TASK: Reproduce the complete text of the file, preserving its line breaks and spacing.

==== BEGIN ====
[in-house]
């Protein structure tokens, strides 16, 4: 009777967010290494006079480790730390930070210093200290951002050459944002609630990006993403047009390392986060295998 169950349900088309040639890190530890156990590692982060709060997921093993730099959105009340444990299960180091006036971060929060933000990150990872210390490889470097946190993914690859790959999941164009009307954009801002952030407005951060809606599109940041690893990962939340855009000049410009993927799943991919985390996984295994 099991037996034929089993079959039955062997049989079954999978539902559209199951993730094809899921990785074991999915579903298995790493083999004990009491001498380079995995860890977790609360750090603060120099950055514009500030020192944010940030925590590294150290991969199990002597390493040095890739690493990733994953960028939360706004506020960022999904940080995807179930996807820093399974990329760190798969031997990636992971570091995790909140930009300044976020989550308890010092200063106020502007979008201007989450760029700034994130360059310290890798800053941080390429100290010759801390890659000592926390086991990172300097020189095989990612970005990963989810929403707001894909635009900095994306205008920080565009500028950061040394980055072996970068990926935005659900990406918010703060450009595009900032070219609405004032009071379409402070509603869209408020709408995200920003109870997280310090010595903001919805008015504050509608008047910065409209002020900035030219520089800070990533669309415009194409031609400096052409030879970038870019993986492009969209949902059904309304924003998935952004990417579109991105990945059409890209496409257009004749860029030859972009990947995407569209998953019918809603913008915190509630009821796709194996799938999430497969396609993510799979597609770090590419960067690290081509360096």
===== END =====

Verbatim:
[in-house]
């Protein structure tokens, strides 16, 4: 009777967010290494006079480790730390930070210093200290951002050459944002609630990006993403047009390392986060295998 169950349900088309040639890190530890156990590692982060709060997921093993730099959105009340444990299960180091006036971060929060933000990150990872210390490889470097946190993914690859790959999941164009009307954009801002952030407005951060809606599109940041690893990962939340855009000049410009993927799943991919985390996984295994 099991037996034929089993079959039955062997049989079954999978539902559209199951993730094809899921990785074991999915579903298995790493083999004990009491001498380079995995860890977790609360750090603060120099950055514009500030020192944010940030925590590294150290991969199990002597390493040095890739690493990733994953960028939360706004506020960022999904940080995807179930996807820093399974990329760190798969031997990636992971570091995790909140930009300044976020989550308890010092200063106020502007979008201007989450760029700034994130360059310290890798800053941080390429100290010759801390890659000592926390086991990172300097020189095989990612970005990963989810929403707001894909635009900095994306205008920080565009500028950061040394980055072996970068990926935005659900990406918010703060450009595009900032070219609405004032009071379409402070509603869209408020709408995200920003109870997280310090010595903001919805008015504050509608008047910065409209002020900035030219520089800070990533669309415009194409031609400096052409030879970038870019993986492009969209949902059904309304924003998935952004990417579109991105990945059409890209496409257009004749860029030859972009990947995407569209998953019918809603913008915190509630009821796709194996799938999430497969396609993510799979597609770090590419960067690290081509360096």